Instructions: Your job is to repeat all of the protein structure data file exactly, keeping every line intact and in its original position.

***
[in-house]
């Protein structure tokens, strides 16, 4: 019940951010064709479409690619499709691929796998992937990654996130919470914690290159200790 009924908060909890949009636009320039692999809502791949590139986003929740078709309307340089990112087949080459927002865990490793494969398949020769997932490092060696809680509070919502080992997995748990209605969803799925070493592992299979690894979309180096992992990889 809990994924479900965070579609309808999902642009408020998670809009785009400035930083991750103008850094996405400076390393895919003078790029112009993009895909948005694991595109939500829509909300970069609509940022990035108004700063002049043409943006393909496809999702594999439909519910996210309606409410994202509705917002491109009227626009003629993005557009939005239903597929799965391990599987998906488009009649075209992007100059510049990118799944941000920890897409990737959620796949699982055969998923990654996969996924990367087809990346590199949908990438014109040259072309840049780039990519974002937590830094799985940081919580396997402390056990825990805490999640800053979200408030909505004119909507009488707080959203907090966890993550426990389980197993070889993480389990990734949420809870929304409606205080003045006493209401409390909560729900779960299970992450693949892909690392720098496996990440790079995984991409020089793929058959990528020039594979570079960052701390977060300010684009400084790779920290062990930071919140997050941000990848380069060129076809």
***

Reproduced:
[in-house]
């Protein structure tokens, strides 16, 4: 019940951010064709479409690619499709691929796998992937990654996130919470914690290159200790 009924908060909890949009636009320039692999809502791949590139986003929740078709309307340089990112087949080459927002865990490793494969398949020769997932490092060696809680509070919502080992997995748990209605969803799925070493592992299979690894979309180096992992990889 809990994924479900965070579609309808999902642009408020998670809009785009400035930083991750103008850094996405400076390393895919003078790029112009993009895909948005694991595109939500829509909300970069609509940022990035108004700063002049043409943006393909496809999702594999439909519910996210309606409410994202509705917002491109009227626009003629993005557009939005239903597929799965391990599987998906488009009649075209992007100059510049990118799944941000920890897409990737959620796949699982055969998923990654996969996924990367087809990346590199949908990438014109040259072309840049780039990519974002937590830094799985940081919580396997402390056990825990805490999640800053979200408030909505004119909507009488707080959203907090966890993550426990389980197993070889993480389990990734949420809870929304409606205080003045006493209401409390909560729900779960299970992450693949892909690392720098496996990440790079995984991409020089793929058959990528020039594979570079960052701390977060300010684009400084790779920290062990930071919140997050941000990848380069060129076809």